Tag Archives: SIBA

We’re not THAT weird…. are we?

O wad some Power the giftie gie us Tae see oursels as ithers see us!–Robert Burns

Sitting in church behind a well-heeled woman, Burns noted lice in her coiffure. History doesn’t tell us how the woman felt about this immortalization–or if she recognized herself–but Jack and I are going through a similar struggle.  In preparation for our two-week Istanbul hiatus, we are writing a shop guide for Mark and Sally Smith, who are coming from Memphis to shopsit.

Mark says their friends alternate between “Oh, can I join you?” and staging interventions.

Wait until their friends hear about the shop guide. We find ourselves typing bald statements like “When Valkyttie gets angry she pees down the bathroom heat vent.”

Will they even read the rest, the tried-and-tested wisdom of our cleaning guru Heather, herself the owner of an angry kitty, plotting kitty, grrr, grrr, grrr? “Put a paper towel on the duster stick by the vent, swish-n-soak, then spray shaft with Heather’s magic elixir. Make sure it’s off first.” Or will they run in terror from a bookshop whose CEO is a pissing-mad eighteen-year-old Scottish cat clever enough to maximize effects?

Given corporate culture today, peeing down a shaft is not that bad, but having no boss is part of Mark and Sally’s fun. The place is yours: do as you will! The shop guide is assistance, not direction.

Jack and I wonder how they’ll react to the section “COLORFUL LOCAL CHARACTERS,” depicting (among others) the bald man with the spider tattoo wrapping his head. Fixated on Fred Saberhagen’s Berserker series, Spider Guy keeps saying “BEE-serk-ER,” like a French surname, despite Jack’s efforts. Six foot six, hands like banana bunches, Spider Guy picks up foster kittens and coos to them as he wanders the shop, kitty curled purring against his chest.

We have several local characters who talk without listening; we see them coming, adjust our conversation-o-meters to “stunned” and let it roll. Throw in a “yep, I can get that for you” and make them feel like royalty. All part of the job. I think of it as a computer adventure game set in real life.

But then there’s the back scratcher hanging in the kitchen. Without it, you can’t turn on the light. One night Bert got it in his mouth and Jack and I chased him through the shop, screaming, “Drop it! Don’t chew!”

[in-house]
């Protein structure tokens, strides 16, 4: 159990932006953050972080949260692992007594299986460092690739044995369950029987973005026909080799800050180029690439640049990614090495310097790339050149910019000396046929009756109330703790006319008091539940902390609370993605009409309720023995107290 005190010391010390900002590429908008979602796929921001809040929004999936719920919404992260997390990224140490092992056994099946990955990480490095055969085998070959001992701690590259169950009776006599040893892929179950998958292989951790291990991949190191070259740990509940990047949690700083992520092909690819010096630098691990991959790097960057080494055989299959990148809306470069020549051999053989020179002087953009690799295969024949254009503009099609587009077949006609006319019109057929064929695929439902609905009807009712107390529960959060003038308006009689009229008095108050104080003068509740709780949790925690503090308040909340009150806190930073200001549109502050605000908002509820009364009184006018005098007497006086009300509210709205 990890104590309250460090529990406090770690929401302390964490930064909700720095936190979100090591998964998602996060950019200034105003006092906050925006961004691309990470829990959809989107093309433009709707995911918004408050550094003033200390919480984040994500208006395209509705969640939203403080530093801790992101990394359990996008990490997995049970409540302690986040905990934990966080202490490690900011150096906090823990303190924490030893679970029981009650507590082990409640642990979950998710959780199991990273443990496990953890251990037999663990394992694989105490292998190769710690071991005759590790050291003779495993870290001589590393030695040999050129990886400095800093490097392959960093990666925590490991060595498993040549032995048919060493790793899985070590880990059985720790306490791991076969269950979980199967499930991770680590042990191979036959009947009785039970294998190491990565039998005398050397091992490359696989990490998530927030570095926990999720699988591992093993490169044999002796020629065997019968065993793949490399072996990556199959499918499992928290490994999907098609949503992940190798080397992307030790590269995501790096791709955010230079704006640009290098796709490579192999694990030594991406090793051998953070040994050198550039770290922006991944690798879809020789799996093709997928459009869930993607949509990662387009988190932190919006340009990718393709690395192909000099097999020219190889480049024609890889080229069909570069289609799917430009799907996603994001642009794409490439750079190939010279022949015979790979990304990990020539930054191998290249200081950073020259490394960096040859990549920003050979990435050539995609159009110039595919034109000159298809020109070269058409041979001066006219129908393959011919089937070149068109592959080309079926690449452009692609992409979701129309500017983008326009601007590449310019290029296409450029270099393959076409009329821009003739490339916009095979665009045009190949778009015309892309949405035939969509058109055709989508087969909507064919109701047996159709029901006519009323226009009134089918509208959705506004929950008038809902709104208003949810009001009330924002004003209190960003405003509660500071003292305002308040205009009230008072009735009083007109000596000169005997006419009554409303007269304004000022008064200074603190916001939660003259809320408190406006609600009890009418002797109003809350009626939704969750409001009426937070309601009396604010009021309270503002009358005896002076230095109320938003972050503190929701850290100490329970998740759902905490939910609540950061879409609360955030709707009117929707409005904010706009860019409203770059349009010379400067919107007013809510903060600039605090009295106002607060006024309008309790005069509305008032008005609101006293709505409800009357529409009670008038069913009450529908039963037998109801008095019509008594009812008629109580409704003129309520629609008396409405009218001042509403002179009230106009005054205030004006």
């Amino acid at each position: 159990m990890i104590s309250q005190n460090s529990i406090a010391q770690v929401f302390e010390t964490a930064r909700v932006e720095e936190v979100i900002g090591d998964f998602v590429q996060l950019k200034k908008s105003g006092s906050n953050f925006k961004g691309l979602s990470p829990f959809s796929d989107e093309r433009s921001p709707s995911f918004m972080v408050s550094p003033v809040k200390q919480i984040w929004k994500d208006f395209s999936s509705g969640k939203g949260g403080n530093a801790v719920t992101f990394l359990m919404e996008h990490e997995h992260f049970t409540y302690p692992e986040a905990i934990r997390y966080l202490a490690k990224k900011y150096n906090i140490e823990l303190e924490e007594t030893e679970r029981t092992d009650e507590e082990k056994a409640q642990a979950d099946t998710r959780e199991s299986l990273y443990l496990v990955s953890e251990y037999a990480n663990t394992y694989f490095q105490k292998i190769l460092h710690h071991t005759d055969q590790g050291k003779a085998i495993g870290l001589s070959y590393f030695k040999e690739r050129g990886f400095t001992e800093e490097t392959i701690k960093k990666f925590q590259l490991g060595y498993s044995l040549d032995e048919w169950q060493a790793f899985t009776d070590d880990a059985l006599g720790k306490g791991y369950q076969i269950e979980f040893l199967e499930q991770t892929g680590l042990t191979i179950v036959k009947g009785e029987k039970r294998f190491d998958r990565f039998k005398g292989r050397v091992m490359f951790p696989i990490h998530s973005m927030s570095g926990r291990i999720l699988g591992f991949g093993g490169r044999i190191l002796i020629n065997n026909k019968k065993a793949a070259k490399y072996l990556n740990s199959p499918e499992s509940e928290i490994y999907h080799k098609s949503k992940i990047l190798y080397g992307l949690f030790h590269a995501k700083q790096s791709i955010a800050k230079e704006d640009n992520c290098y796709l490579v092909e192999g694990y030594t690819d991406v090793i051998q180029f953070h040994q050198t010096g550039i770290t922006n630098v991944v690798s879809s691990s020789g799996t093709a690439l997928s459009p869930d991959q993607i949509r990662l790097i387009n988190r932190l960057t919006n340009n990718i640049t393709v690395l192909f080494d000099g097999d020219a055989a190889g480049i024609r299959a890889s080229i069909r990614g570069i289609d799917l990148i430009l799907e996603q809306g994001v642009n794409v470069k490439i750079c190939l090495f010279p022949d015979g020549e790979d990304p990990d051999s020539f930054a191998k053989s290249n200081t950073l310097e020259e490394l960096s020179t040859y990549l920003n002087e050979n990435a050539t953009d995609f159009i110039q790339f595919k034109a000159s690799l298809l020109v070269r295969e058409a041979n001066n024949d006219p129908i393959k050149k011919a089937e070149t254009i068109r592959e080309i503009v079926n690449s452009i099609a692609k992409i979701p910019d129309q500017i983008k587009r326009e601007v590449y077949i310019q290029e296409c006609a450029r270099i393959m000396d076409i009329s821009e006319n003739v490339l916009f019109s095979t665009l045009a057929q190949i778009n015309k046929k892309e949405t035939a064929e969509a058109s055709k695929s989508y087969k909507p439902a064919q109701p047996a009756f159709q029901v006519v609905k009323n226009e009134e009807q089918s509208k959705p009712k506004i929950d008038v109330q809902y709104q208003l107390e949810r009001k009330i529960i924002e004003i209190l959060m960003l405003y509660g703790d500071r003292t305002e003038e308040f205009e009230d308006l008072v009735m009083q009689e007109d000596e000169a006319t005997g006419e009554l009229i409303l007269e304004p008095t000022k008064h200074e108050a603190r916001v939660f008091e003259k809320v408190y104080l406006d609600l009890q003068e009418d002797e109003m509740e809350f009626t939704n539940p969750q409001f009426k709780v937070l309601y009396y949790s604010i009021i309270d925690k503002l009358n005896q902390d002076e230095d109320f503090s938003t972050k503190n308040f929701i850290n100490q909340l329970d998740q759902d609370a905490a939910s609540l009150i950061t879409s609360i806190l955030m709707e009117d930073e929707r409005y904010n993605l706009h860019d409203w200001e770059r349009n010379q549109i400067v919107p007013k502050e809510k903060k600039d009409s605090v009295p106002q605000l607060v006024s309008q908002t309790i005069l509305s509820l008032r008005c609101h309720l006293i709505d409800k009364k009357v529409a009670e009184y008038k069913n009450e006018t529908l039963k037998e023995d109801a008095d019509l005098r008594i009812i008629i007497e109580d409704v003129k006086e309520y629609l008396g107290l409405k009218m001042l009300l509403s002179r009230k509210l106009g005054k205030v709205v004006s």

Dog chases, there’s a thing. The guide tells how to recapture Bert and Zora should they slip out. [Equipment: two leashes, raisin-less breakfast bars, and a car key, kept in a Ziploc pouch at the back door.] It’s the kind of thing one doesn’t think twice about until explaining to someone else….

Really, Mark and Sally, you’re going to have a grand time. Honest!

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Filed under Big Stone Gap, bookstore management, humor, small town USA, Uncategorized

A Little Help from our Friends

Jack guest blogs on the value of friendships, especially in small town shops

This weekend we are once again on our travels with book events, from the John Fox Festival here at home, through a visit to Clifton Forge Library, and then on to the Virginia Festival of the Book in Charlottesville. As usual when we are away for a few days our friends rally round to staff the bookstore on rota.

Just call us The Little Book Co-op of Big Stone Gap.

These friends handle book sales, oh yes, but there are also the shop animals to care for, boxes of donated or traded in books to be valued and priced (or politely refused), mail to be collected and opened for book orders, and phone inquiries to be responded to. Although amazed that anyone would be willing to take this on, we are delighted that we have so many friends who will. They represent one aspect of the community presence of our bookstore; we really are almost a co-operative owned by its customers. Quite often a ‘regular’ will be hanging out, checking e-mails or browsing the bookshelves, when suddenly he finds himself in charge of the shop for ten minutes while I do a post office run or dash out for milk.

Occasions like this weekend require a bit more pre-planning, but, despite other calls on folks’ time, we always manage to keep the shop open. We never succumb to the erosion of hours, no matter how tempting; it’s our observation that when small businesses become careless about that, their days are numbered.

So, we pay homage to the many friends of ‘Tales of the Lonesome Pine’ AKA ‘The little Bookstore of Big Stone Gap’.  And we also salute Mark and Sally Smith of Memphis, who are coming to watch the shop for two weeks in April while we get our Christmas and birthdays 2012 and 2013/Valentine’s Day/fifteenth wedding anniversary holiday in. (We’re going to Istanbul. It’s expensive. We’ve been saving for months and we’re going to have the time of our lives.)

You’re going to love Big Stone, Mark and Sally, and they’re gonna love you. Our thanks to you all for keeping the shop while we’re running about promoting a book about bookstores. There’s a certain full-circle feel about it, don’t you think?

For more examples of how people have rallied to their community bookstores, check out the March 18 Christian Science Monitor article detailing bookstores that have been moved, staffed, or even cooked for by locals lending a hand. If you’re in Illinois (Edwardsville, to be precise) check out Afterwords Bookstore, a lovely shop with a similar story. Or ask your local bookshop about their ‘co-op’ friends. They’re guaranteed to have some.

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Filed under Big Stone Gap, book reviews, bookstore management, publishing, small town USA, Uncategorized, VA